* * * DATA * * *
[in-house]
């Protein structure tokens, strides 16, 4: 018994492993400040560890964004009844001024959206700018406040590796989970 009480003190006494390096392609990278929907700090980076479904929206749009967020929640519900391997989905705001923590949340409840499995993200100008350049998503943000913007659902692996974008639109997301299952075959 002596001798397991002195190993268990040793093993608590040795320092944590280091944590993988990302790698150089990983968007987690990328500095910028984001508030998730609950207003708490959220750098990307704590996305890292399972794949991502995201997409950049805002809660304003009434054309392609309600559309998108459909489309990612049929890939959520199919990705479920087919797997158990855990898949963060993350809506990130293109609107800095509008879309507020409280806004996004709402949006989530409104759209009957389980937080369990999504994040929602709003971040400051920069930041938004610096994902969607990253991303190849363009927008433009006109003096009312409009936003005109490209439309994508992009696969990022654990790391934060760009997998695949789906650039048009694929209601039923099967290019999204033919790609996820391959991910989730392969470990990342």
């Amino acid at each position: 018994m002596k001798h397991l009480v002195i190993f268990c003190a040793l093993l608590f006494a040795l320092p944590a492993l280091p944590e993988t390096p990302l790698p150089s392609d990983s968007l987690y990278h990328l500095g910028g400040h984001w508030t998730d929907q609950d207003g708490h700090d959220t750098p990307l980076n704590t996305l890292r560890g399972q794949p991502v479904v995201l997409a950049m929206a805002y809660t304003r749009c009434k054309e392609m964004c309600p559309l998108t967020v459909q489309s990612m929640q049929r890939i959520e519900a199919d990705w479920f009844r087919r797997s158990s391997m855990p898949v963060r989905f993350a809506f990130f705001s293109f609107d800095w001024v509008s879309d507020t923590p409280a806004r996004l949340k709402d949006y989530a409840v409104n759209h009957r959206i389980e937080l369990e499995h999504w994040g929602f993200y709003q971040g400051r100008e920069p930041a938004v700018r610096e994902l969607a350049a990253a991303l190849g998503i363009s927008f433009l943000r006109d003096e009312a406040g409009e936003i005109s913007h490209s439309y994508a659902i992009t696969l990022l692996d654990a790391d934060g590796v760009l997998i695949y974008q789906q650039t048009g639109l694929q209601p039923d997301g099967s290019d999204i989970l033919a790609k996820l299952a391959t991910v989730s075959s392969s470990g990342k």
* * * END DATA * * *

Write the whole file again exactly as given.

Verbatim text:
[in-house]
């Protein structure tokens, strides 16, 4: 018994492993400040560890964004009844001024959206700018406040590796989970 009480003190006494390096392609990278929907700090980076479904929206749009967020929640519900391997989905705001923590949340409840499995993200100008350049998503943000913007659902692996974008639109997301299952075959 002596001798397991002195190993268990040793093993608590040795320092944590280091944590993988990302790698150089990983968007987690990328500095910028984001508030998730609950207003708490959220750098990307704590996305890292399972794949991502995201997409950049805002809660304003009434054309392609309600559309998108459909489309990612049929890939959520199919990705479920087919797997158990855990898949963060993350809506990130293109609107800095509008879309507020409280806004996004709402949006989530409104759209009957389980937080369990999504994040929602709003971040400051920069930041938004610096994902969607990253991303190849363009927008433009006109003096009312409009936003005109490209439309994508992009696969990022654990790391934060760009997998695949789906650039048009694929209601039923099967290019999204033919790609996820391959991910989730392969470990990342």
């Amino acid at each position: 018994m002596k001798h397991l009480v002195i190993f268990c003190a040793l093993l608590f006494a040795l320092p944590a492993l280091p944590e993988t390096p990302l790698p150089s392609d990983s968007l987690y990278h990328l500095g910028g400040h984001w508030t998730d929907q609950d207003g708490h700090d959220t750098p990307l980076n704590t996305l890292r560890g399972q794949p991502v479904v995201l997409a950049m929206a805002y809660t304003r749009c009434k054309e392609m964004c309600p559309l998108t967020v459909q489309s990612m929640q049929r890939i959520e519900a199919d990705w479920f009844r087919r797997s158990s391997m855990p898949v963060r989905f993350a809506f990130f705001s293109f609107d800095w001024v509008s879309d507020t923590p409280a806004r996004l949340k709402d949006y989530a409840v409104n759209h009957r959206i389980e937080l369990e499995h999504w994040g929602f993200y709003q971040g400051r100008e920069p930041a938004v700018r610096e994902l969607a350049a990253a991303l190849g998503i363009s927008f433009l943000r006109d003096e009312a406040g409009e936003i005109s913007h490209s439309y994508a659902i992009t696969l990022l692996d654990a790391d934060g590796v760009l997998i695949y974008q789906q650039t048009g639109l694929q209601p039923d997301g099967s290019d999204i989970l033919a790609k996820l299952a391959t991910v989730s075959s392969s470990g990342k």